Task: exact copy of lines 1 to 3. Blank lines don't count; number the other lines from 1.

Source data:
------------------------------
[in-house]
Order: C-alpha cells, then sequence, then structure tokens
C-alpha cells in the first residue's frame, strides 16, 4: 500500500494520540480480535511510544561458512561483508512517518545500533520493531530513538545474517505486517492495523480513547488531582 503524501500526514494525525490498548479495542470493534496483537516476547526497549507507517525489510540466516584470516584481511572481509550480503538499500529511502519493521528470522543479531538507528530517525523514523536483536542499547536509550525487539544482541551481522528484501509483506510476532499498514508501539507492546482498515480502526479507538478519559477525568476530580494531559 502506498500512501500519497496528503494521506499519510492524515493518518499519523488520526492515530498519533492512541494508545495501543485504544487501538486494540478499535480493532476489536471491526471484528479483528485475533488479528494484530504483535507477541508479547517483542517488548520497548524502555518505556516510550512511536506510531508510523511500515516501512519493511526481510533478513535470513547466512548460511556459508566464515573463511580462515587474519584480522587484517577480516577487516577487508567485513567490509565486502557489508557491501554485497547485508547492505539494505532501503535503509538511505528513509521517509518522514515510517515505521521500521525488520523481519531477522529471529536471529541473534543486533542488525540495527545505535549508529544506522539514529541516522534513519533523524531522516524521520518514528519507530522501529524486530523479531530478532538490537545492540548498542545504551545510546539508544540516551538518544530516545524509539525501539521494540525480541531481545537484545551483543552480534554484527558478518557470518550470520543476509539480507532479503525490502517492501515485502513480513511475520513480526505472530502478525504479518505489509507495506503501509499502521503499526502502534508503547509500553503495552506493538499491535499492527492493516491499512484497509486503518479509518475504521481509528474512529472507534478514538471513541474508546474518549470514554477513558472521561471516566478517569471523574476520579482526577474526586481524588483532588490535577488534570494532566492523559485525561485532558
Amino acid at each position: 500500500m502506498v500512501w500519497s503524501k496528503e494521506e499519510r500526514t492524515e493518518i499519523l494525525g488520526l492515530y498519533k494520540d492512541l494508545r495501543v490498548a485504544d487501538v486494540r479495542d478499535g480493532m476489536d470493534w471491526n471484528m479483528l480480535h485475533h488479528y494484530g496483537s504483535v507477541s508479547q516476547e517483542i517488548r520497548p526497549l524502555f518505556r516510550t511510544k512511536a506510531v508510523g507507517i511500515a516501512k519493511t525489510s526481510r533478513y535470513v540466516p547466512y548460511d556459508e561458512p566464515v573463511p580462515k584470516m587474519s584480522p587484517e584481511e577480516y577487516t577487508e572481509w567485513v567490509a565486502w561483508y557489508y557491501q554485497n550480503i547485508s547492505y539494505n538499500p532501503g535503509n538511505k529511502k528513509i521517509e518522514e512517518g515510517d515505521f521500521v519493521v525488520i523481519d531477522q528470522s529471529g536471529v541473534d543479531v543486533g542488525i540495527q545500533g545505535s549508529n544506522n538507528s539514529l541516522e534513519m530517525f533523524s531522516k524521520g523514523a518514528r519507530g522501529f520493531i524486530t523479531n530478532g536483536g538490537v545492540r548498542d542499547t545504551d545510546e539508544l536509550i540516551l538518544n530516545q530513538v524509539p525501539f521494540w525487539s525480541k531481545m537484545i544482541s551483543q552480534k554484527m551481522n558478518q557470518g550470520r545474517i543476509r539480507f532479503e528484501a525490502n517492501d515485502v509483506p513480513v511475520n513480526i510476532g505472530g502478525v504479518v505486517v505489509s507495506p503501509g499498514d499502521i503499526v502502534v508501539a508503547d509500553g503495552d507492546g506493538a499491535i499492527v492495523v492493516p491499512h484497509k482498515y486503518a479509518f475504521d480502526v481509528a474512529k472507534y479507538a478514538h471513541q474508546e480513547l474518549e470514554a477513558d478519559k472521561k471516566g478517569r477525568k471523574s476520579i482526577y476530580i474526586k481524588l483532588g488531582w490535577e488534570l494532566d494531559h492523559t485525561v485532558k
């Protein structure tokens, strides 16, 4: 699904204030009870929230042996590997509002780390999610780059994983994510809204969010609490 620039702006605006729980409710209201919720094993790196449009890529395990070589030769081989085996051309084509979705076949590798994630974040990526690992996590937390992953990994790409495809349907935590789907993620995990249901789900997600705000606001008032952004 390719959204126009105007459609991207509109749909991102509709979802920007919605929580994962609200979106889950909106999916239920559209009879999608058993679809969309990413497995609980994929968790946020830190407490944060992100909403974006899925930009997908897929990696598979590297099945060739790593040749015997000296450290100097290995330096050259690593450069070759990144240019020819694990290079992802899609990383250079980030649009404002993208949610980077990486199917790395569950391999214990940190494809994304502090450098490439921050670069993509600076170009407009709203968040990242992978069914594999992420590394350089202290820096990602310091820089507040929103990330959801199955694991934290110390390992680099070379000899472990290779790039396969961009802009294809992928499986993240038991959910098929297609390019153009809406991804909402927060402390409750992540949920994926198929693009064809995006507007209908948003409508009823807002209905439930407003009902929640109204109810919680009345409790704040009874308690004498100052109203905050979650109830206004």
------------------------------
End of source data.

[in-house]
Order: C-alpha cells, then sequence, then structure tokens
C-alpha cells in the first residue's frame, strides 16, 4: 500500500494520540480480535511510544561458512561483508512517518545500533520493531530513538545474517505486517492495523480513547488531582 503524501500526514494525525490498548479495542470493534496483537516476547526497549507507517525489510540466516584470516584481511572481509550480503538499500529511502519493521528470522543479531538507528530517525523514523536483536542499547536509550525487539544482541551481522528484501509483506510476532499498514508501539507492546482498515480502526479507538478519559477525568476530580494531559 502506498500512501500519497496528503494521506499519510492524515493518518499519523488520526492515530498519533492512541494508545495501543485504544487501538486494540478499535480493532476489536471491526471484528479483528485475533488479528494484530504483535507477541508479547517483542517488548520497548524502555518505556516510550512511536506510531508510523511500515516501512519493511526481510533478513535470513547466512548460511556459508566464515573463511580462515587474519584480522587484517577480516577487516577487508567485513567490509565486502557489508557491501554485497547485508547492505539494505532501503535503509538511505528513509521517509518522514515510517515505521521500521525488520523481519531477522529471529536471529541473534543486533542488525540495527545505535549508529544506522539514529541516522534513519533523524531522516524521520518514528519507530522501529524486530523479531530478532538490537545492540548498542545504551545510546539508544540516551538518544530516545524509539525501539521494540525480541531481545537484545551483543552480534554484527558478518557470518550470520543476509539480507532479503525490502517492501515485502513480513511475520513480526505472530502478525504479518505489509507495506503501509499502521503499526502502534508503547509500553503495552506493538499491535499492527492493516491499512484497509486503518479509518475504521481509528474512529472507534478514538471513541474508546474518549470514554477513558472521561471516566478517569471523574476520579482526577474526586481524588483532588490535577488534570494532566492523559485525561485532558